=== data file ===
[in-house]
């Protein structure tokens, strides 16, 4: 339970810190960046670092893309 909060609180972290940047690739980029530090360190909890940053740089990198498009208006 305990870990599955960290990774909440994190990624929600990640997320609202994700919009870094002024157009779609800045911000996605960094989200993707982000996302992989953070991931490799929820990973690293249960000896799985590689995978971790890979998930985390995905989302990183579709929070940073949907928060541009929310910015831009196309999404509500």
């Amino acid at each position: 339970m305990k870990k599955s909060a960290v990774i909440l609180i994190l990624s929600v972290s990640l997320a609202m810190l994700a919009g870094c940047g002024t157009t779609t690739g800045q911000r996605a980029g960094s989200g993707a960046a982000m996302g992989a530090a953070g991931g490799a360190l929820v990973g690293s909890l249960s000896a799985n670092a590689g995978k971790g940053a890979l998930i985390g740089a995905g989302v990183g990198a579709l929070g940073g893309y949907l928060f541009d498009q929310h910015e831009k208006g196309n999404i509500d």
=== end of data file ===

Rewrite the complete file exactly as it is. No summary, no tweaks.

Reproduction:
[in-house]
């Protein structure tokens, strides 16, 4: 339970810190960046670092893309 909060609180972290940047690739980029530090360190909890940053740089990198498009208006 305990870990599955960290990774909440994190990624929600990640997320609202994700919009870094002024157009779609800045911000996605960094989200993707982000996302992989953070991931490799929820990973690293249960000896799985590689995978971790890979998930985390995905989302990183579709929070940073949907928060541009929310910015831009196309999404509500």
């Amino acid at each position: 339970m305990k870990k599955s909060a960290v990774i909440l609180i994190l990624s929600v972290s990640l997320a609202m810190l994700a919009g870094c940047g002024t157009t779609t690739g800045q911000r996605a980029g960094s989200g993707a960046a982000m996302g992989a530090a953070g991931g490799a360190l929820v990973g690293s909890l249960s000896a799985n670092a590689g995978k971790g940053a890979l998930i985390g740089a995905g989302v990183g990198a579709l929070g940073g893309y949907l928060f541009d498009q929310h910015e831009k208006g196309n999404i509500d």